The credit industry is a fast-changing place these days and there have been some high profile closures and exits from the market in recent years. In September 2019, pawnbroker Albemarle & Bond became one of the latest names to be cast under a shadow as it abruptly ceased trading and shut all of its stores. Customers were unable to access their pawned items and were fearful that they would never be able to recover them.
Speedloan Finance, which owns Albemarle & Bond, stated that the 116 stores in the group have been closed because the group has run up significant losses. At the end of 2018, Speedloan Finance reported a drop in revenue from £38m to £34m and an increase in pre-tax losses from £1.9m to £3.3m. The ultimate owner of all these businesses is Daikokuya Holding, a Japanese company with a pawnbroking business that is listed on the Japanese Stock Exchange. This is not the first time that Albemarle & Bond has come close to closing – it almost went into administration in 2014 but was saved at the last minute.
For anyone who has a pawnbroking agreement with Albemarle & Bond, the company has stated that they will still be expected to adhere to the terms of the agreement or will risk the items pawned being sold on when the agreement comes to an end. This is effectively what would happen anyway under a pawnbroking agreement and is not affected by the organisation’s own financial troubles. However, many customers who were hoping to redeem their items once the money was repaid are now concerned about how they will access them now that the high street stores are closed and all the items seem to have disappeared. There are fears over whether personal items are safe and also how they can be retrieved. The contact number provided by the business is either overwhelmed or simply not working and many customers have stated that they are “terrified” about where their items could end up. Recent newspaper reports have featured customers quoted as having secretly pawned items that were gifts from friends or close loved ones as a result of financial hardship who now face having to own up to what they’ve done if they aren’t able to retrieve the items.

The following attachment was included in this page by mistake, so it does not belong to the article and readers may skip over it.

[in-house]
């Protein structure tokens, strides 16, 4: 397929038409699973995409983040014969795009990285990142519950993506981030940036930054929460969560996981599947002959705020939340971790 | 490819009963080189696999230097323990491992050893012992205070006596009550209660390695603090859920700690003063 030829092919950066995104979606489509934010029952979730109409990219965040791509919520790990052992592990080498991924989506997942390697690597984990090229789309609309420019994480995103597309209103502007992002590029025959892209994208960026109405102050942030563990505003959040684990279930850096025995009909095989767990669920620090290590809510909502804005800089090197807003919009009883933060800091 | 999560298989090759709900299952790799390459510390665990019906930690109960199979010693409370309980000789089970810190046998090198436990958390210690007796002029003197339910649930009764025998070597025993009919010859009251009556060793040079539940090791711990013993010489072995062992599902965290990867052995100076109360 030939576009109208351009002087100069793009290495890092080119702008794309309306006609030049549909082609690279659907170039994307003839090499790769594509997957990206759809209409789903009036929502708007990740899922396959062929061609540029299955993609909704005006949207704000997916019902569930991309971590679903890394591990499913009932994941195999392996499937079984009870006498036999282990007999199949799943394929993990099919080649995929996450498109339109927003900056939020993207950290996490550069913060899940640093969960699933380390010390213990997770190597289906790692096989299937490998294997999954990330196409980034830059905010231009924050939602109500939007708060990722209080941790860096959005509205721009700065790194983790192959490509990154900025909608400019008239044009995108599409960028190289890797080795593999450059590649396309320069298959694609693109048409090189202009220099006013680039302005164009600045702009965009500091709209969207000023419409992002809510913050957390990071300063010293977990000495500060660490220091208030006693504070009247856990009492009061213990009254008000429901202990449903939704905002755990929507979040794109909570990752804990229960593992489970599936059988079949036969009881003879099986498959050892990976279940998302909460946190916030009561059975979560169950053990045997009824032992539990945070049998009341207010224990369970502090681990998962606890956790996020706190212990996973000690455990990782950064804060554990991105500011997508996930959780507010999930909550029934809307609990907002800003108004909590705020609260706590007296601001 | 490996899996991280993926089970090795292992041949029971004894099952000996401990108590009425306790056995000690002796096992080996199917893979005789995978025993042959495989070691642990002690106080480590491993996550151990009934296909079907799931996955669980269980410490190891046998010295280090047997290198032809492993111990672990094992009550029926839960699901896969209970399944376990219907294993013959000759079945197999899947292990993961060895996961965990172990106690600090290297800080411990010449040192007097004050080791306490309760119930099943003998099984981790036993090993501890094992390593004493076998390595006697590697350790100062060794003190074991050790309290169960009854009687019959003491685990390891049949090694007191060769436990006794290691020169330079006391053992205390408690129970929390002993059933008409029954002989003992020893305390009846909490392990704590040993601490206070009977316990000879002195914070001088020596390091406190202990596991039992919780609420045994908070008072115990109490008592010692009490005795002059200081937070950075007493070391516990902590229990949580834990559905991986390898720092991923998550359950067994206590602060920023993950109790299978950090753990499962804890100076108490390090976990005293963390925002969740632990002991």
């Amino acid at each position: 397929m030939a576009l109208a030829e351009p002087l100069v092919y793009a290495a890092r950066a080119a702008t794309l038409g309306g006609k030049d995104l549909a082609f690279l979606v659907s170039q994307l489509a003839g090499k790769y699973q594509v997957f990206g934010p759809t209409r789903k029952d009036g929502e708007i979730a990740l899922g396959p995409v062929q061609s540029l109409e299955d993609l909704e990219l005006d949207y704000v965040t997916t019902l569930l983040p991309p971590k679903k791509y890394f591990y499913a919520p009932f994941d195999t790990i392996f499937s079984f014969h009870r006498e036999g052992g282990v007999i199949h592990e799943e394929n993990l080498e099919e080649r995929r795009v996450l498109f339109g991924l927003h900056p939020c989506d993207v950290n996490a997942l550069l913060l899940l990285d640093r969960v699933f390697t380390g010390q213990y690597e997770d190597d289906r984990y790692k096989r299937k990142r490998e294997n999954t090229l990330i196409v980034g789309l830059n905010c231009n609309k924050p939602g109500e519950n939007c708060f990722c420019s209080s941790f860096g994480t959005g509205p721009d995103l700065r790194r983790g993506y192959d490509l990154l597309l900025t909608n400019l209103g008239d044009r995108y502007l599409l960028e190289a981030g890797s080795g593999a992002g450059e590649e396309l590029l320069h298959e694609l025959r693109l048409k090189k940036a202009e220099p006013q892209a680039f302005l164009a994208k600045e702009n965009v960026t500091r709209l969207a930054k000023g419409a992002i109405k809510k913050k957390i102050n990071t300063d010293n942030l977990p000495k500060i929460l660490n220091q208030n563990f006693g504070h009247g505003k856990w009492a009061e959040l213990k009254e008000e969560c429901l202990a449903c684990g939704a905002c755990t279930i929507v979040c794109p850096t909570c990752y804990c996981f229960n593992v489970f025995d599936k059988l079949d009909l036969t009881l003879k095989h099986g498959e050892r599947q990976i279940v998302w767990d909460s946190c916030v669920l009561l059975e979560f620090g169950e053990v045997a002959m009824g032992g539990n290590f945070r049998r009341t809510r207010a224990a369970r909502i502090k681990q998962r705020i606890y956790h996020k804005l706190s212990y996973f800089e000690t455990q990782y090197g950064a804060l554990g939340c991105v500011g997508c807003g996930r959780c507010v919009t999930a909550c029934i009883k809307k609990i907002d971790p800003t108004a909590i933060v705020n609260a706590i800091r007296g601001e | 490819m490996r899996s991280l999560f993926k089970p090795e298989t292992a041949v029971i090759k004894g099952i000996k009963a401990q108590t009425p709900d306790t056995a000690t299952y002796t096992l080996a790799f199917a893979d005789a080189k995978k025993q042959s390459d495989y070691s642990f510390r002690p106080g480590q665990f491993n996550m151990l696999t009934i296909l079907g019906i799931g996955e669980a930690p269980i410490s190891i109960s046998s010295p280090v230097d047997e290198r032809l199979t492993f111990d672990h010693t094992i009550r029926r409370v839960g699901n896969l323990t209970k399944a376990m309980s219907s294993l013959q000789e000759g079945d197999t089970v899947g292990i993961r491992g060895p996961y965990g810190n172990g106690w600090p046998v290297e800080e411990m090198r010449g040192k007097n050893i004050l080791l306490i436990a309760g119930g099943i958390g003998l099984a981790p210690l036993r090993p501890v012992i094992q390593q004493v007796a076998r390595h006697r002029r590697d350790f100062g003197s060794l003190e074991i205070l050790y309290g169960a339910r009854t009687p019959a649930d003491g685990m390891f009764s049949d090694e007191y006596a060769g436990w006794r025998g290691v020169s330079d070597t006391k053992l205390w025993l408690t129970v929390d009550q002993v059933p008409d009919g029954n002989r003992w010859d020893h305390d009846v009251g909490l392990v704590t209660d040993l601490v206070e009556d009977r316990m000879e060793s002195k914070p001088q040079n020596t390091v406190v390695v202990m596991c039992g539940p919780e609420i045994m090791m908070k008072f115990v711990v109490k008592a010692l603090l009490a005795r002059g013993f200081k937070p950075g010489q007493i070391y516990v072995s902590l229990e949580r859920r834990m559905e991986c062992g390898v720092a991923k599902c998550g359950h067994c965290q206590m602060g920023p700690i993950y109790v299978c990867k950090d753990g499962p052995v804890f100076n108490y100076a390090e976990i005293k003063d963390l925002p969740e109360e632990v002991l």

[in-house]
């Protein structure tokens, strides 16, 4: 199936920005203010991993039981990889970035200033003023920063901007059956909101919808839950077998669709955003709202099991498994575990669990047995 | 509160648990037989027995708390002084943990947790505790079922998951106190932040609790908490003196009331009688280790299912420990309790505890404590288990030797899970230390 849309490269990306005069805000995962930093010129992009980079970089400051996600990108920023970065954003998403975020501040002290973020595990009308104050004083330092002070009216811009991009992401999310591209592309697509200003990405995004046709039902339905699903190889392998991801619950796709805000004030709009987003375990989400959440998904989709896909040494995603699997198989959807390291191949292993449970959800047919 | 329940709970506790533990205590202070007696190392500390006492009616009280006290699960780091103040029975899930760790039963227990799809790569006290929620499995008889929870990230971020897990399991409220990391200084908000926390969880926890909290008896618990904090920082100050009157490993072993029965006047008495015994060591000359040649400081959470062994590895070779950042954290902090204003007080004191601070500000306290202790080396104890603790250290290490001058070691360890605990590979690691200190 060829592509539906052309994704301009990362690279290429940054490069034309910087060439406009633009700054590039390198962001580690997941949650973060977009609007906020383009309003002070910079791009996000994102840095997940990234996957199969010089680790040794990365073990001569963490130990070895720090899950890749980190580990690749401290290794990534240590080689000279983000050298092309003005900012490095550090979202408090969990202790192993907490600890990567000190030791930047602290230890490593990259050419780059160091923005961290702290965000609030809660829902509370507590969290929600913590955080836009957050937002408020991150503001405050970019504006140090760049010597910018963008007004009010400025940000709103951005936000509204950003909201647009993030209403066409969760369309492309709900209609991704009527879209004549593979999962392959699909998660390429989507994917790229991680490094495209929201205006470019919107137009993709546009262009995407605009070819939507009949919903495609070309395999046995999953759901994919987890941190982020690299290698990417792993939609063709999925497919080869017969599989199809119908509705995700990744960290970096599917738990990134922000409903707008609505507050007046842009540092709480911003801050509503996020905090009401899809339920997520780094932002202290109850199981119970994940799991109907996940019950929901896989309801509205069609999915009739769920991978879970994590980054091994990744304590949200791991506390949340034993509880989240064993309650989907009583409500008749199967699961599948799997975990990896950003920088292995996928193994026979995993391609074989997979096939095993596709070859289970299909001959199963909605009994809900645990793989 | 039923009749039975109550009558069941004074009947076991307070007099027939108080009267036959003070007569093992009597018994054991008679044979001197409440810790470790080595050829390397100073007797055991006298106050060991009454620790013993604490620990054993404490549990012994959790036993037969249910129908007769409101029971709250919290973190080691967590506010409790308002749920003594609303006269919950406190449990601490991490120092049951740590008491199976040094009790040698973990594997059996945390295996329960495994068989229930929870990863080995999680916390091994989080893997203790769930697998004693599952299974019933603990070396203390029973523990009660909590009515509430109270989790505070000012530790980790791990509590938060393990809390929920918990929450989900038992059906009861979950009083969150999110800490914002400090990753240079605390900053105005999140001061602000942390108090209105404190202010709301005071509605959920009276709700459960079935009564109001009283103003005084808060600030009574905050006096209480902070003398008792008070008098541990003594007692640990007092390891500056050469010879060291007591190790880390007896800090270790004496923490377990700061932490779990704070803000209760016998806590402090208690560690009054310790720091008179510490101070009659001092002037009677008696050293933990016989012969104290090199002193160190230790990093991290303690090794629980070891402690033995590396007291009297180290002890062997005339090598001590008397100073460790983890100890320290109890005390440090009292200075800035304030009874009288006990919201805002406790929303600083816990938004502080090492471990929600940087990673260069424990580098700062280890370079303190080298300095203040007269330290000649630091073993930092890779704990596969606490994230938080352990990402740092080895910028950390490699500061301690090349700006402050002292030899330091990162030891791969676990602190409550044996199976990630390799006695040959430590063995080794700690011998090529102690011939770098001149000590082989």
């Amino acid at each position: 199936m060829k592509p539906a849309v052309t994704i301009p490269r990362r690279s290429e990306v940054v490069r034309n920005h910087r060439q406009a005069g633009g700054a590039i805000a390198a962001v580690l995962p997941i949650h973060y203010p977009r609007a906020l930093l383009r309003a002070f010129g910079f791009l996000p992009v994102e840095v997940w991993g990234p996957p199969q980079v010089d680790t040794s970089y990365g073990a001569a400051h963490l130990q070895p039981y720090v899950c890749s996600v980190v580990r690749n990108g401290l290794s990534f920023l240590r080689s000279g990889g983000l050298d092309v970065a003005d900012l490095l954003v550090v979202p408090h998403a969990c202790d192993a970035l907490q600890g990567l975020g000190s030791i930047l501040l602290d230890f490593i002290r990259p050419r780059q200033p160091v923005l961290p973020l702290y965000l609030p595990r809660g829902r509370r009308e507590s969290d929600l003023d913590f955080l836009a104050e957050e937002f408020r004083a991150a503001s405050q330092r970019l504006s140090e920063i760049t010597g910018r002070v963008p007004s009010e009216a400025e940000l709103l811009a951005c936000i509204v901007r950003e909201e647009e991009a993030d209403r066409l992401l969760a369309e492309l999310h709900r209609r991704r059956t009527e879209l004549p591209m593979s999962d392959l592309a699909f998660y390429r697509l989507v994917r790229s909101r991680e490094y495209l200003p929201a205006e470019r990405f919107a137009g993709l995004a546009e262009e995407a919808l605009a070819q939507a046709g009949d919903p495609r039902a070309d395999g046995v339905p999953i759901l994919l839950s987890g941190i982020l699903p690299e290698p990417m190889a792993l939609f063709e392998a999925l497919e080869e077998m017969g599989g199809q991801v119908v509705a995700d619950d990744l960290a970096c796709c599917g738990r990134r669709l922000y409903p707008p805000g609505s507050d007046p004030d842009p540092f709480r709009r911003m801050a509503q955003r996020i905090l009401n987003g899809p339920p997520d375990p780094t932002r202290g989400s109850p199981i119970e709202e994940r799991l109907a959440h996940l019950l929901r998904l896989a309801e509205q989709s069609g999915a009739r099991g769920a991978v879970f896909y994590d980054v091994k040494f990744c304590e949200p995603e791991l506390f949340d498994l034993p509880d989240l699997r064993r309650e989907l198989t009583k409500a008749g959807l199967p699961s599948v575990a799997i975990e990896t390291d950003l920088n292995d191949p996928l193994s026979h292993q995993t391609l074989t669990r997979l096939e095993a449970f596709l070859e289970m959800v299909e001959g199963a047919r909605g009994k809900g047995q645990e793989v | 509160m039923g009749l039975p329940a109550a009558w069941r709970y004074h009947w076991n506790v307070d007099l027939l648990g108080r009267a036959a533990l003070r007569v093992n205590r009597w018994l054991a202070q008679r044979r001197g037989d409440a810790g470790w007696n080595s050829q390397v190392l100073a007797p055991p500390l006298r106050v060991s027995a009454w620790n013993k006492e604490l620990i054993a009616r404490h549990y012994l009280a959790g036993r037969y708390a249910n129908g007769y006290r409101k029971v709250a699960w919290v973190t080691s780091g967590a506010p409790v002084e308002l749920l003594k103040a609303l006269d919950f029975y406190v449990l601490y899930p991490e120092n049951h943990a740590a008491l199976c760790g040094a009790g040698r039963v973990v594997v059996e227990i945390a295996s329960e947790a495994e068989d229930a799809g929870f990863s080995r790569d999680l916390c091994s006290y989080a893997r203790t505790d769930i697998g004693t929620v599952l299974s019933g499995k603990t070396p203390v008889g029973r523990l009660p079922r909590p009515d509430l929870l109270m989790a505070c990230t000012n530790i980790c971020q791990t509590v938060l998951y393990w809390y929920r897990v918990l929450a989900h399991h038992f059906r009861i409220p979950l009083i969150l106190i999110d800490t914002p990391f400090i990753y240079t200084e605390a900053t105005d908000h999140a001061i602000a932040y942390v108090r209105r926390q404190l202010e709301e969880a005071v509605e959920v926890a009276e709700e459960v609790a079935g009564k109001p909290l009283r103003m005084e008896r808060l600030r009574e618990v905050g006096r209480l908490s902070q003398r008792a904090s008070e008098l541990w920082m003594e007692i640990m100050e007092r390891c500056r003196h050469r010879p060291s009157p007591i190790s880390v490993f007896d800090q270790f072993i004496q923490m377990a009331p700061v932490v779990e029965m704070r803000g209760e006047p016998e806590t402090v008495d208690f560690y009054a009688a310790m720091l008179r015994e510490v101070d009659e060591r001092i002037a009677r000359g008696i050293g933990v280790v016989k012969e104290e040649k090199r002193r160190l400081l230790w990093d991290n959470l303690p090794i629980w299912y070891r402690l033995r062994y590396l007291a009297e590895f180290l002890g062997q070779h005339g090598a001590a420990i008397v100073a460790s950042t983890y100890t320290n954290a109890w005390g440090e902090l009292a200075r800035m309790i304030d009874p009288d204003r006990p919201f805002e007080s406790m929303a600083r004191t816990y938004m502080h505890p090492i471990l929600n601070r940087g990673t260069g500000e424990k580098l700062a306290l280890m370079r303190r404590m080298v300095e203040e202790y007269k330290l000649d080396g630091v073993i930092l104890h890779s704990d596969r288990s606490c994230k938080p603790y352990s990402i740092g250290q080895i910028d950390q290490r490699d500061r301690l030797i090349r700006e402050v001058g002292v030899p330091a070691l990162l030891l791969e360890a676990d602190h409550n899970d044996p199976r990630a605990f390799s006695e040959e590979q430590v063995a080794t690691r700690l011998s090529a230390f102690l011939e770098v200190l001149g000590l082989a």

According to Speedloan Finance all options are being explored in terms of trying to find a way to enable Albemarle & Bond to have a future in the lending industry. This could include finding a buyer for the business and making cuts. Speedloan has said that it is consulting with Albemarle & Bond employees and that many have been offered voluntary redundancy. There has been plenty of criticism of the way that the crisis has been handled by the business, including from the National Pawnbrokers Association. It released a statement indicating that the operational decisions of the business were its own concern but the way that it was handling customers was not good enough in terms of the standards that are expected from companies in the industry. It said,
“In particular, we are most unhappy with the fact that customers cannot get through to the helpline. We have demanded that the management of the company resolve this as a matter of urgency.”
One of the biggest concerns with the closure of these stores is the reduction in access to credit that it will present to a wide range of people in the affected areas. Pawnbrokers allow borrowers to provide something valuable – such as a watch or a piece of jewellery – as security for a loan. That security is then returned to the customer once the loan has been repaid. Many of those who use pawnbroking don’t have access to other forms of credit and could struggle to get approved for a loan with a high street bank. They may not be able to use online lending or simply prefer to deal with a local high street store. The issue now is what happens to those people who no longer have access to borrowing as a result of these closures.
Albemarle & Bond has been pulled back from the brink in the past and could well live to fight another day. However, for its customers, the lack of communication and worries over the future of their valuables remain a worrying concern.